Mark Drakeford, Minister for Health and Social Services
Following an invitation from the European Union Health Commissioner Tonio Borg, I spoke at the EU Summit on Chronic Diseases held in Brussels on 4 April. Recognising that Wales is among the leaders in tackling chronic diseases, he asked me, and Ministers from several other Member States, to speak about the pressure of treating chronic diseases on health and social services systems. The aim of the event was to explore ways of addressing chronic diseases more effectively and to develop recommendations for sustainable, innovative and future-oriented responses to chronic diseases.
In my speech I emphasised that it is the quality, not simply the quantity, of healthcare that makes the difference and that the prudent approach we have adopted in Wales will provide not only more sustainable services but also better outcomes. The projected increase in people suffering from chronic diseases is alarming, but we should not talk ourselves into paralysis by the scale of the challenge and I highlighted our success in reducing emergency hospital admissions by people with chronic conditions month on month. I also took the opportunity to raise awareness of the ambitious legislative proposals for further improving and protecting health in Wales that I recently outlined in the Public Health White Paper.
European Ministers (from Greece, Italy, Portugal and Ireland), as well as speakers from international organisations including the World Health Organisation (WHO), the European Commission and the Organisation for Economic Co-operation and Development (OECD), set out their approaches to tackling chronic diseases. Many common threads emerged, such as an increased focus on health outcomes, on prevention and early detection, and on self-management and reorientation towards primary care. The other major theme was the need for a cross-governmental approach to health and wellness.
I share the views expressed by many at the Summit that there is benefit in concerted EU action on chronic disease so that we can learn from one another, better co-ordinate our research efforts and seek to ensure that health is properly integrated into other policy areas, such as legislation on air pollution. I now look forward to seeing the recommendations on priorities for future action.
Attending the event also gave me the opportunity to set out our life sciences offer to Joseph Jimenez, the Chief Executive Officer of Novartis. His speech focused on the need to adopt an outcomes approach based on proven benefit to patients, which chimes with my view on prudent healthcare.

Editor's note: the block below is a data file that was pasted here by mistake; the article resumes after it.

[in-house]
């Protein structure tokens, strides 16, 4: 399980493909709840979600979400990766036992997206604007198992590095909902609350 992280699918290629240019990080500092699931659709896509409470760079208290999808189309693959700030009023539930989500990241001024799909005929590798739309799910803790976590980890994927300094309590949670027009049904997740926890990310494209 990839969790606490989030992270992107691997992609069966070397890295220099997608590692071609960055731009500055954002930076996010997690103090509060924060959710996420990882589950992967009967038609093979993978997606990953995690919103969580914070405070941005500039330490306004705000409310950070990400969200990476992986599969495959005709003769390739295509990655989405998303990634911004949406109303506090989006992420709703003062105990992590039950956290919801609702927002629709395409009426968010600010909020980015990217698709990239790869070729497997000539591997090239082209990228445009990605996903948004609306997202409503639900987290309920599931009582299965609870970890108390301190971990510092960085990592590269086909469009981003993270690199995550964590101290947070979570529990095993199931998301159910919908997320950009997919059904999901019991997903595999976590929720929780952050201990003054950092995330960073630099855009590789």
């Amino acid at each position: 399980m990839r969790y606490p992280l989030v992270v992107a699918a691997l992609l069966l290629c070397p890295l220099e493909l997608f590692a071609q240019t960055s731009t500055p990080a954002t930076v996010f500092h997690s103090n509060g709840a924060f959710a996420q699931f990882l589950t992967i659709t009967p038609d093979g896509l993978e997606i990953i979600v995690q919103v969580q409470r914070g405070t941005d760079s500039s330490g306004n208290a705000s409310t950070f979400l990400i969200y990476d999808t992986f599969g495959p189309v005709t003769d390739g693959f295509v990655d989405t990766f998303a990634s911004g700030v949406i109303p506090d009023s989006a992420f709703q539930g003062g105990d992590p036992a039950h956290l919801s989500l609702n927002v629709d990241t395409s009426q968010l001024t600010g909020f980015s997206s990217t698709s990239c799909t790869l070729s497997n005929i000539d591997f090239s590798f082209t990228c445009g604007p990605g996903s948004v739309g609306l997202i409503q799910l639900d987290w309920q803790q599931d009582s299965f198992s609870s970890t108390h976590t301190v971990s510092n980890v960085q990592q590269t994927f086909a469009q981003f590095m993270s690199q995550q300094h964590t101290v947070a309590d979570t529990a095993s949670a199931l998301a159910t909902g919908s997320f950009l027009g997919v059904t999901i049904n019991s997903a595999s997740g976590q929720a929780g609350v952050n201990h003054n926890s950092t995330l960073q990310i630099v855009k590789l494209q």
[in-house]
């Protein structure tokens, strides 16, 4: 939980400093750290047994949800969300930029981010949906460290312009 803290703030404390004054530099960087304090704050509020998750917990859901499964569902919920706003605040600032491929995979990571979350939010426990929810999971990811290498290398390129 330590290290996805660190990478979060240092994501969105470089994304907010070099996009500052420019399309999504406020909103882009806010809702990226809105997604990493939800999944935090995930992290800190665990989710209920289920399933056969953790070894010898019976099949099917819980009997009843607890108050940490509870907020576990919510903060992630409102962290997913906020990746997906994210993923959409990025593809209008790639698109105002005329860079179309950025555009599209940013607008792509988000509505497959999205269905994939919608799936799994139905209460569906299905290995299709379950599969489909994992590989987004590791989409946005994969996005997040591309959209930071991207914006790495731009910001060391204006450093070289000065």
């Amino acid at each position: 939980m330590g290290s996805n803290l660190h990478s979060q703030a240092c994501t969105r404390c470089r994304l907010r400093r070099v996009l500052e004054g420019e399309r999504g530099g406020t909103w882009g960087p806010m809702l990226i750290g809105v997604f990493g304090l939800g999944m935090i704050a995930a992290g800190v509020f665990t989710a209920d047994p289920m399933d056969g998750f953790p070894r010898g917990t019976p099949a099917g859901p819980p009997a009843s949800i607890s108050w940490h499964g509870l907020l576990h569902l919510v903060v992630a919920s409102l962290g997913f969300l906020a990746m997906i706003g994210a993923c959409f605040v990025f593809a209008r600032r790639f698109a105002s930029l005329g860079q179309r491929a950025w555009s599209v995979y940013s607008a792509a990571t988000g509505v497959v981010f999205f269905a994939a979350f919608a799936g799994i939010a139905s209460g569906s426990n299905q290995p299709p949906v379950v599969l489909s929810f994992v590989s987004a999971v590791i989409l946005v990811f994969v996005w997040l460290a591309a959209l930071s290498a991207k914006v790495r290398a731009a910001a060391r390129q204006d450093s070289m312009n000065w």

I was pleased to meet Tonio Borg, the EU's Health Commissioner, and we had a very useful discussion about the potential of e-health and the freedom of movement for people and services. I also congratulated him on successfully steering the Tobacco Directive through the legislative process, discussed issues such as minimum unit pricing for alcohol, and made him aware of the main proposals in the Public Health White Paper.
During my time at the Summit I met Yves Leterme, Deputy Secretary-General of the OECD, and I was pleased to hear that the organisation is keen to increase its interactions with devolved governments and promote our initiatives. We also discussed an upcoming report on geographical imbalances in doctor supply, which will have a regional dimension, and recent OECD work on child and adolescent health. Mr Leterme was particularly interested in our work on organ donation and e-cigarettes and I will be keeping the OECD updated as we progress.
I also met Dr Gauden Galea, the Director responsible for Non-Communicable Diseases and Life course in the WHO European Division. He expressed strong interest and support for the prudent healthcare agenda and in this context referred to an ongoing initiative in the WHO to identify a core set of affordable and effective interventions for all countries. I reminded him of the strong public health tradition in Wales and we discussed my concerns about e-cigarettes normalising smoking and undermining decades of progress on tobacco control.
My discussion with the Irish Health Minister, Dr James Reilly, focused on opioid substitution, tobacco and on alcohol pricing. He summarised the results of research that is currently being undertaken in Ireland on the most effective opiate substitute to provide a route out of addiction. We discussed a range of topics relating to tobacco and alcohol and we will have an opportunity to discuss the specific topic of minimum unit pricing for alcohol with our counterparts from the Scottish Government at the next meeting of the British-Irish Council.
Participation in this first EU Summit was an excellent opportunity to learn and share knowledge about best practice approaches and the latest evidence. It confirmed that much is being done to ensure that we continue to improve the way we prevent and manage chronic health diseases in Wales.
I will ensure that Members are kept informed of any future action following on from the Summit.